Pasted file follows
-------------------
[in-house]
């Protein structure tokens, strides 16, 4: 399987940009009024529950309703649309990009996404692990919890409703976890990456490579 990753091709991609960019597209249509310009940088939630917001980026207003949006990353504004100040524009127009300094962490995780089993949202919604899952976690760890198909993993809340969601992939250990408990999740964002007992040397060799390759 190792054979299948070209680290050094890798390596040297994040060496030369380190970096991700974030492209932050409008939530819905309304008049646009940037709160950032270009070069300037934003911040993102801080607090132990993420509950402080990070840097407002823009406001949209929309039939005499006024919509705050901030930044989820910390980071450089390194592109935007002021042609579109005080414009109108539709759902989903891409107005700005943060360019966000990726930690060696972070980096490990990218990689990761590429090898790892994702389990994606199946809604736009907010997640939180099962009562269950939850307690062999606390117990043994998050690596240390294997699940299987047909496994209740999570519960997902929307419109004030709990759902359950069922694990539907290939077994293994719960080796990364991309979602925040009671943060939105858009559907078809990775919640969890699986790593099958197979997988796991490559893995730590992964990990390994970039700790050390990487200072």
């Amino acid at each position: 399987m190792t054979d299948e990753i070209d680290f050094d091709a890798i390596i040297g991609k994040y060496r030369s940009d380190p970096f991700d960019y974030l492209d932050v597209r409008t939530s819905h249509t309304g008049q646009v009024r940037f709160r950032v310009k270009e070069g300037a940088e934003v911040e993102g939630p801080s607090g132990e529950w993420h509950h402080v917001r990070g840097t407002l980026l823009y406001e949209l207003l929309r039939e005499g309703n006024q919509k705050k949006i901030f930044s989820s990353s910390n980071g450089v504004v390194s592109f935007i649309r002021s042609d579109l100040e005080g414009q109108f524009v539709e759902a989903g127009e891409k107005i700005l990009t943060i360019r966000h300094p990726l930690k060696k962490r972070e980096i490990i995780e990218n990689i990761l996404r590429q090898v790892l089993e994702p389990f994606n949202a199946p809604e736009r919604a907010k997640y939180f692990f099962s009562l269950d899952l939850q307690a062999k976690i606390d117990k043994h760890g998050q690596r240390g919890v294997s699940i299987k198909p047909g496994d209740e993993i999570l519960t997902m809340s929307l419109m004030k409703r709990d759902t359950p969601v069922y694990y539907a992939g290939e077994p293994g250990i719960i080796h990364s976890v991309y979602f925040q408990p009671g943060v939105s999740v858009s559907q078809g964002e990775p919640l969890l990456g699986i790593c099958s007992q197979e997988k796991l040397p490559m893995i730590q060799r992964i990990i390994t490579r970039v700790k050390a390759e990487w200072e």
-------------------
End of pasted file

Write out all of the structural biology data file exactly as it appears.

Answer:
[in-house]
């Protein structure tokens, strides 16, 4: 399987940009009024529950309703649309990009996404692990919890409703976890990456490579 990753091709991609960019597209249509310009940088939630917001980026207003949006990353504004100040524009127009300094962490995780089993949202919604899952976690760890198909993993809340969601992939250990408990999740964002007992040397060799390759 190792054979299948070209680290050094890798390596040297994040060496030369380190970096991700974030492209932050409008939530819905309304008049646009940037709160950032270009070069300037934003911040993102801080607090132990993420509950402080990070840097407002823009406001949209929309039939005499006024919509705050901030930044989820910390980071450089390194592109935007002021042609579109005080414009109108539709759902989903891409107005700005943060360019966000990726930690060696972070980096490990990218990689990761590429090898790892994702389990994606199946809604736009907010997640939180099962009562269950939850307690062999606390117990043994998050690596240390294997699940299987047909496994209740999570519960997902929307419109004030709990759902359950069922694990539907290939077994293994719960080796990364991309979602925040009671943060939105858009559907078809990775919640969890699986790593099958197979997988796991490559893995730590992964990990390994970039700790050390990487200072």
């Amino acid at each position: 399987m190792t054979d299948e990753i070209d680290f050094d091709a890798i390596i040297g991609k994040y060496r030369s940009d380190p970096f991700d960019y974030l492209d932050v597209r409008t939530s819905h249509t309304g008049q646009v009024r940037f709160r950032v310009k270009e070069g300037a940088e934003v911040e993102g939630p801080s607090g132990e529950w993420h509950h402080v917001r990070g840097t407002l980026l823009y406001e949209l207003l929309r039939e005499g309703n006024q919509k705050k949006i901030f930044s989820s990353s910390n980071g450089v504004v390194s592109f935007i649309r002021s042609d579109l100040e005080g414009q109108f524009v539709e759902a989903g127009e891409k107005i700005l990009t943060i360019r966000h300094p990726l930690k060696k962490r972070e980096i490990i995780e990218n990689i990761l996404r590429q090898v790892l089993e994702p389990f994606n949202a199946p809604e736009r919604a907010k997640y939180f692990f099962s009562l269950d899952l939850q307690a062999k976690i606390d117990k043994h760890g998050q690596r240390g919890v294997s699940i299987k198909p047909g496994d209740e993993i999570l519960t997902m809340s929307l419109m004030k409703r709990d759902t359950p969601v069922y694990y539907a992939g290939e077994p293994g250990i719960i080796h990364s976890v991309y979602f925040q408990p009671g943060v939105s999740v858009s559907q078809g964002e990775p919640l969890l990456g699986i790593c099958s007992q197979e997988k796991l040397p490559m893995i730590q060799r992964i990990i390994t490579r970039v700790k050390a390759e990487w200072e």